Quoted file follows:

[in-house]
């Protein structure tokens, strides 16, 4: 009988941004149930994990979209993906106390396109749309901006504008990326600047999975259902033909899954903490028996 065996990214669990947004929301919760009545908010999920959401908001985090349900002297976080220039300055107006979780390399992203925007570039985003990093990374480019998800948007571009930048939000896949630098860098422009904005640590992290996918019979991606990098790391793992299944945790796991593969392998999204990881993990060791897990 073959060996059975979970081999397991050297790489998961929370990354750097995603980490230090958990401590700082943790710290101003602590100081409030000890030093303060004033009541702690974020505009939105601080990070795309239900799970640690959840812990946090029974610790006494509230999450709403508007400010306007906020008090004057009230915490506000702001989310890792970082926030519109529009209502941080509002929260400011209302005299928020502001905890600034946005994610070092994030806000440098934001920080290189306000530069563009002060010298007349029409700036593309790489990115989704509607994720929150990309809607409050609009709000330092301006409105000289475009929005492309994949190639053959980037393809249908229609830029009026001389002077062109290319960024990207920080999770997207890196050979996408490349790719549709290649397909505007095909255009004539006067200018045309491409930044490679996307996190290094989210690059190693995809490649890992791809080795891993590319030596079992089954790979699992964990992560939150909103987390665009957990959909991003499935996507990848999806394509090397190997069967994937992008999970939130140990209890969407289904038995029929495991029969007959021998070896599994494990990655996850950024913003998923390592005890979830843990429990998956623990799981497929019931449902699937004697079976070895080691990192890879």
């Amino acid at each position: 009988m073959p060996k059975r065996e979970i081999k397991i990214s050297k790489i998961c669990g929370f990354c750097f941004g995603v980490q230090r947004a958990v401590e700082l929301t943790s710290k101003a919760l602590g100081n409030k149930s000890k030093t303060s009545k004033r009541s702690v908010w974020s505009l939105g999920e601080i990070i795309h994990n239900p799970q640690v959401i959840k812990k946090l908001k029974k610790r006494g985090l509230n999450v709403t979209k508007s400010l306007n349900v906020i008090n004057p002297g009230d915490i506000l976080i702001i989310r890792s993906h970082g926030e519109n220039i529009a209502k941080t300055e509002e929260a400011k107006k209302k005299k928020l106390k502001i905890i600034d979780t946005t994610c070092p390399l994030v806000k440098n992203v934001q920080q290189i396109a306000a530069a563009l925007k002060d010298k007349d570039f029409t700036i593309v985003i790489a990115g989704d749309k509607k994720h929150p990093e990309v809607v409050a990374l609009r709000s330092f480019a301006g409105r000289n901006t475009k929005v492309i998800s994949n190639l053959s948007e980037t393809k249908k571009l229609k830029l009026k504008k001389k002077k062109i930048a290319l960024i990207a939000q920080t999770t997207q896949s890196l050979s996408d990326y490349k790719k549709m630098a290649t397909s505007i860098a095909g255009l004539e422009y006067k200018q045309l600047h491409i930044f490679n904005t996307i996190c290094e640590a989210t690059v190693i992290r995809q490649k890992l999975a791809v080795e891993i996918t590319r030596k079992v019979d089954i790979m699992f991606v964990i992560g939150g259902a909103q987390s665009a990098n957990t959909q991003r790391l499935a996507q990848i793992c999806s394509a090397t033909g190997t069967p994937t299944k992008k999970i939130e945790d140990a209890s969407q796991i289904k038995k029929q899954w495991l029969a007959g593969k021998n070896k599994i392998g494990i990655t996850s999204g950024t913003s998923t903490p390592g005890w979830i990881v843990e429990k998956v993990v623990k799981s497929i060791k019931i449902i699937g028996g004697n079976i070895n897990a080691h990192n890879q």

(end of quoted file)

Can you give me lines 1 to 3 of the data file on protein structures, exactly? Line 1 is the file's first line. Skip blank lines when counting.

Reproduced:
[in-house]
């Protein structure tokens, strides 16, 4: 009988941004149930994990979209993906106390396109749309901006504008990326600047999975259902033909899954903490028996 065996990214669990947004929301919760009545908010999920959401908001985090349900002297976080220039300055107006979780390399992203925007570039985003990093990374480019998800948007571009930048939000896949630098860098422009904005640590992290996918019979991606990098790391793992299944945790796991593969392998999204990881993990060791897990 073959060996059975979970081999397991050297790489998961929370990354750097995603980490230090958990401590700082943790710290101003602590100081409030000890030093303060004033009541702690974020505009939105601080990070795309239900799970640690959840812990946090029974610790006494509230999450709403508007400010306007906020008090004057009230915490506000702001989310890792970082926030519109529009209502941080509002929260400011209302005299928020502001905890600034946005994610070092994030806000440098934001920080290189306000530069563009002060010298007349029409700036593309790489990115989704509607994720929150990309809607409050609009709000330092301006409105000289475009929005492309994949190639053959980037393809249908229609830029009026001389002077062109290319960024990207920080999770997207890196050979996408490349790719549709290649397909505007095909255009004539006067200018045309491409930044490679996307996190290094989210690059190693995809490649890992791809080795891993590319030596079992089954790979699992964990992560939150909103987390665009957990959909991003499935996507990848999806394509090397190997069967994937992008999970939130140990209890969407289904038995029929495991029969007959021998070896599994494990990655996850950024913003998923390592005890979830843990429990998956623990799981497929019931449902699937004697079976070895080691990192890879």
């Amino acid at each position: 009988m073959p060996k059975r065996e979970i081999k397991i990214s050297k790489i998961c669990g929370f990354c750097f941004g995603v980490q230090r947004a958990v401590e700082l929301t943790s710290k101003a919760l602590g100081n409030k149930s000890k030093t303060s009545k004033r009541s702690v908010w974020s505009l939105g999920e601080i990070i795309h994990n239900p799970q640690v959401i959840k812990k946090l908001k029974k610790r006494g985090l509230n999450v709403t979209k508007s400010l306007n349900v906020i008090n004057p002297g009230d915490i506000l976080i702001i989310r890792s993906h970082g926030e519109n220039i529009a209502k941080t300055e509002e929260a400011k107006k209302k005299k928020l106390k502001i905890i600034d979780t946005t994610c070092p390399l994030v806000k440098n992203v934001q920080q290189i396109a306000a530069a563009l925007k002060d010298k007349d570039f029409t700036i593309v985003i790489a990115g989704d749309k509607k994720h929150p990093e990309v809607v409050a990374l609009r709000s330092f480019a301006g409105r000289n901006t475009k929005v492309i998800s994949n190639l053959s948007e980037t393809k249908k571009l229609k830029l009026k504008k001389k002077k062109i930048a290319l960024i990207a939000q920080t999770t997207q896949s890196l050979s996408d990326y490349k790719k549709m630098a290649t397909s505007i860098a095909g255009l004539e422009y006067k200018q045309l600047h491409i930044f490679n904005t996307i996190c290094e640590a989210t690059v190693i992290r995809q490649k890992l999975a791809v080795e891993i996918t590319r030596k079992v019979d089954i790979m699992f991606v964990i992560g939150g259902a909103q987390s665009a990098n957990t959909q991003r790391l499935a996507q990848i793992c999806s394509a090397t033909g190997t069967p994937t299944k992008k999970i939130e945790d140990a209890s969407q796991i289904k038995k029929q899954w495991l029969a007959g593969k021998n070896k599994i392998g494990i990655t996850s999204g950024t913003s998923t903490p390592g005890w979830i990881v843990e429990k998956v993990v623990k799981s497929i060791k019931i449902i699937g028996g004697n079976i070895n897990a080691h990192n890879q």